The POSIX shell standard says on this site
about how shells use
PATH to look for executables:
"The list shall be searched from beginning to end, applying the filename to each prefix, until an executable file with the specified name and appropriate execution permissions is found."
Well, this is not how this appears to work in real POSIX implementation:
man which says:
"returns the pathnames of the files (or links) which would be executed in the current environment, had its arguments been given as commands in a strictly POSIX-conformant shell. It does this by searching the PATH for executable files matching the names of the arguments. It does not follow symbolic links."
OK, let's look at this situation:
$ echo $PATH
$ ls -l bin/foobar lrwxrwxrwx 1 mark mark 18 Dec 12 22:51 bin/foobar -> /home/mark/foobar1 $ touch foobar1 $ which foobar $ chmod a+x foobar1 $ which foobar /home/mark/bin/foobar
OK, here is a symbolic link in
PATH with the correct name, and it is reported by
ls to be executable.
which does not look at it at all,
but is only interested in what it points to.
That despite the fact that both
man which explicitly says that it does not follow symbolic links (and indeed we see it doesn't, because
which foobar does not print
foobar1), and also that the POSIX shell documentation quoted above, never ever mentions following symlinks in the
which and the existing shells wrong, or am I not understanding the documentation?
I know and can explain the existing behaviour. My question is not "how does this work?". That I know.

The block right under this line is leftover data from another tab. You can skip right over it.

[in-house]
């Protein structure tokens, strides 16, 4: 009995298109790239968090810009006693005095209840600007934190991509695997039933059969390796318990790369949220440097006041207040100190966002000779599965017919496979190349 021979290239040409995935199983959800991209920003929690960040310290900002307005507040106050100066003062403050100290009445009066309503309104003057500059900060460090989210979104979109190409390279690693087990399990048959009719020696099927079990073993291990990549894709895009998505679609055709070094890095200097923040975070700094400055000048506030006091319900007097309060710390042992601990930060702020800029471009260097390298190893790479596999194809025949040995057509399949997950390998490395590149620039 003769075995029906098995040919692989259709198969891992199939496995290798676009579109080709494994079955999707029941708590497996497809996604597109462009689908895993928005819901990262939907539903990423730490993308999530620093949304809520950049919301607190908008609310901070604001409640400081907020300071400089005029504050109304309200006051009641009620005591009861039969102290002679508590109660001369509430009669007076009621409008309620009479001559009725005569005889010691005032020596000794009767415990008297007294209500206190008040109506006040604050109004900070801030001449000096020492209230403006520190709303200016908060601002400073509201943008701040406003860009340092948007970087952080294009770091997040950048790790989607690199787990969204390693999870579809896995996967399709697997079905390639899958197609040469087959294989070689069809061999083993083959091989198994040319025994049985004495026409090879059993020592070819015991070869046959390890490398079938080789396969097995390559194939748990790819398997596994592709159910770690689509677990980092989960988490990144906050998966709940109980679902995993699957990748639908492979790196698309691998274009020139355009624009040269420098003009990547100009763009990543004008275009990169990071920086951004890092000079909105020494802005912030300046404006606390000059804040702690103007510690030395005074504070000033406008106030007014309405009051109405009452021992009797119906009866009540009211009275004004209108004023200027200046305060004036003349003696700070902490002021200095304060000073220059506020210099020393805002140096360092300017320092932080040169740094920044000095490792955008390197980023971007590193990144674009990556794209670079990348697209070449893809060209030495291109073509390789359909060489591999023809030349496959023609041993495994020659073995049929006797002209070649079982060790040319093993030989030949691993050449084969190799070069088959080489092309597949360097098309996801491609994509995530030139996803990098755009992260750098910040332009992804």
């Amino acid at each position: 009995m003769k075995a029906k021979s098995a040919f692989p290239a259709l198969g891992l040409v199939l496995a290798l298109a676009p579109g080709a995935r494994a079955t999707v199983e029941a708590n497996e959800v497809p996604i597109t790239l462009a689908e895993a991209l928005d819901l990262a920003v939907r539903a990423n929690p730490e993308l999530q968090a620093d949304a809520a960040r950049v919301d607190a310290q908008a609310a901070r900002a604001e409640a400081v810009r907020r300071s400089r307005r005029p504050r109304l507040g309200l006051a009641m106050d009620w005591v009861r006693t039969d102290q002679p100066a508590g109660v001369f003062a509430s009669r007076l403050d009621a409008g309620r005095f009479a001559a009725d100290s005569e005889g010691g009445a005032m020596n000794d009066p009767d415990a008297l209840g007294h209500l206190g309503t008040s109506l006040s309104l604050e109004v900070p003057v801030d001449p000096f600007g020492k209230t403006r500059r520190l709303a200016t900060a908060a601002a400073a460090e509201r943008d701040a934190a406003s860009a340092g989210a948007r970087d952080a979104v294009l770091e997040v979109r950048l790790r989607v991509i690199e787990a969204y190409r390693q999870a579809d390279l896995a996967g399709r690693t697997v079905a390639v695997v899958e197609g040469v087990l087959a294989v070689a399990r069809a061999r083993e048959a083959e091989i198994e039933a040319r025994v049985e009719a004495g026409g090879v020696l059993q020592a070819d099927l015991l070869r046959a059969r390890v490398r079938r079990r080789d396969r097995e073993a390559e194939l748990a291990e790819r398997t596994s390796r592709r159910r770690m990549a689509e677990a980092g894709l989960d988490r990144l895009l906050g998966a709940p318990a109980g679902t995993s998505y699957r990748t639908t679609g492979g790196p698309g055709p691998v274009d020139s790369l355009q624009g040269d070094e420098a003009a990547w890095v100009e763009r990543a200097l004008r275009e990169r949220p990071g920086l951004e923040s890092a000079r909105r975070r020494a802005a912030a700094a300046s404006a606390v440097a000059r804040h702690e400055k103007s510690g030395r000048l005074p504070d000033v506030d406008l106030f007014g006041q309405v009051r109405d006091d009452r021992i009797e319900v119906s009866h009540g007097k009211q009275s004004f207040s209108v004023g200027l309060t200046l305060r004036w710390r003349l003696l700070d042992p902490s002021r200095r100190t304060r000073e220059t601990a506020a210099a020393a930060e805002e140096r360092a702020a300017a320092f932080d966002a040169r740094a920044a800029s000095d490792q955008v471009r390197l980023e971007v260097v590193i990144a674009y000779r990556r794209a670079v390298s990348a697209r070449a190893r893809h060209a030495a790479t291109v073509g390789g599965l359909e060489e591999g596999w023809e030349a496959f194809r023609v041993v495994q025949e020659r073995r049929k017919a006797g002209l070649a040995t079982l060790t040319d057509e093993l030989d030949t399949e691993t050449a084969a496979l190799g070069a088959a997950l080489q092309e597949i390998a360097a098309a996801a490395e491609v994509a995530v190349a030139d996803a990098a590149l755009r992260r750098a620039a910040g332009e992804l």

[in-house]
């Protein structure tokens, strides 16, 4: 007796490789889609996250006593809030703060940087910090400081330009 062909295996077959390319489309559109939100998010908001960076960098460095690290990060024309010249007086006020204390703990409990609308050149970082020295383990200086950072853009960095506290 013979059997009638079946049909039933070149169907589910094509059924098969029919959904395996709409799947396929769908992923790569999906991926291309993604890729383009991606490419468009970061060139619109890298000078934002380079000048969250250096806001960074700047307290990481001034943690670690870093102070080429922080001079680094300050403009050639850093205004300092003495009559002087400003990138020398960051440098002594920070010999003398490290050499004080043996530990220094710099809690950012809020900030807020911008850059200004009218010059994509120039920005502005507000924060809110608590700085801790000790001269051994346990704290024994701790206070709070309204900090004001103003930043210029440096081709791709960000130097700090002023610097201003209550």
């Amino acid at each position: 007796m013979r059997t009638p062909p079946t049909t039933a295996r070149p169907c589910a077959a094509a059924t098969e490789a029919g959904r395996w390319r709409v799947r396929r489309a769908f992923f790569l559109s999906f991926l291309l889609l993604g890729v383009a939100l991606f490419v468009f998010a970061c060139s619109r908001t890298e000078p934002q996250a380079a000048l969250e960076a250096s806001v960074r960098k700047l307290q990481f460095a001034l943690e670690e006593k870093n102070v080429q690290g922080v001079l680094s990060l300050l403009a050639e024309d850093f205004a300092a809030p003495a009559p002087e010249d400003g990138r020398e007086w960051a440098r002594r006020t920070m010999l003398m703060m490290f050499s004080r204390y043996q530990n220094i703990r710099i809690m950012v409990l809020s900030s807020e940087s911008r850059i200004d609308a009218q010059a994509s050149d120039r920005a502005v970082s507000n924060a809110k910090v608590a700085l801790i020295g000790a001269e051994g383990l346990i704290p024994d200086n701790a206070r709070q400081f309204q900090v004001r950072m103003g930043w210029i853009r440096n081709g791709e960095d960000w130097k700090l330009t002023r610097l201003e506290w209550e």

My question is about documentation: where is my mistake in following the documentation that I quoted. Or is the documentation wrong?
MOTIVATION: Why do I care?
Well, I am an implementer. Different implementers have different requirements. For me, the requirement is that the word of the current POSIX standard MUST be followed EXACTLY (or, more precisely, the best it can be, because, the standard itself is somewhat buggy). Like as it were the word of God.
Now, the standard wording is pretty clear - following symlinks is not mentioned, where in many other places, it is mentioned where it needs to be done. So in this case, don't.
However, I always double check how
bash behave, just to make sure. Now of course, there is a little problem here as well,
dash even though it is billed as POSIX, has plenty of small bugs with conformance to POSIX.
bash, I have yet to find any bugs with POSIX, but... bash isn't actually POSIX, it is much more than that.
So there you have it. That is why I care.